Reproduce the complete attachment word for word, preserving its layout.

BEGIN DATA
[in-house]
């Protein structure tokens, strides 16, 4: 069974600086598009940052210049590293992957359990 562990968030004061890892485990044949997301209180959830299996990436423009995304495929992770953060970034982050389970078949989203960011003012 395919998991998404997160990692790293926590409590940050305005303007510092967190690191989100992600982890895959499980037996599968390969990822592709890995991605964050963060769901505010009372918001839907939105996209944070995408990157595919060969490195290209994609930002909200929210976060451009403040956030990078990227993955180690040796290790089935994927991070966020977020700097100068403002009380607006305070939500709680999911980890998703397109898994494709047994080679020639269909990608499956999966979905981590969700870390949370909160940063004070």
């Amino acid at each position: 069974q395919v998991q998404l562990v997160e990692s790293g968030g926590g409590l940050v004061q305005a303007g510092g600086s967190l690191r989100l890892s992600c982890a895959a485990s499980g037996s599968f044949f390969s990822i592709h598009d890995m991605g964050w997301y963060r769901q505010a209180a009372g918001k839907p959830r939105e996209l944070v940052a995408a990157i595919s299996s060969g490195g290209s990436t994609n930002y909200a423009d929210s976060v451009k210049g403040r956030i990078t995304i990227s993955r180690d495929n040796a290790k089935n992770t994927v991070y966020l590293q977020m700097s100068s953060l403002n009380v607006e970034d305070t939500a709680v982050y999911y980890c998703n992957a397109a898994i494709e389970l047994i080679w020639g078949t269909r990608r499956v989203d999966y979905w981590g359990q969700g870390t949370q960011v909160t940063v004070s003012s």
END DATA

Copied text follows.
[in-house]
């Protein structure tokens, strides 16, 4: 069974600086598009940052210049590293992957359990 562990968030004061890892485990044949997301209180959830299996990436423009995304495929992770953060970034982050389970078949989203960011003012 395919998991998404997160990692790293926590409590940050305005303007510092967190690191989100992600982890895959499980037996599968390969990822592709890995991605964050963060769901505010009372918001839907939105996209944070995408990157595919060969490195290209994609930002909200929210976060451009403040956030990078990227993955180690040796290790089935994927991070966020977020700097100068403002009380607006305070939500709680999911980890998703397109898994494709047994080679020639269909990608499956999966979905981590969700870390949370909160940063004070």
């Amino acid at each position: 069974q395919v998991q998404l562990v997160e990692s790293g968030g926590g409590l940050v004061q305005a303007g510092g600086s967190l690191r989100l890892s992600c982890a895959a485990s499980g037996s599968f044949f390969s990822i592709h598009d890995m991605g964050w997301y963060r769901q505010a209180a009372g918001k839907p959830r939105e996209l944070v940052a995408a990157i595919s299996s060969g490195g290209s990436t994609n930002y909200a423009d929210s976060v451009k210049g403040r956030i990078t995304i990227s993955r180690d495929n040796a290790k089935n992770t994927v991070y966020l590293q977020m700097s100068s953060l403002n009380v607006e970034d305070t939500a709680v982050y999911y980890c998703n992957a397109a898994i494709e389970l047994i080679w020639g078949t269909r990608r499956v989203d999966y979905w981590g359990q969700g870390t949370q960011v909160t940063v004070s003012s």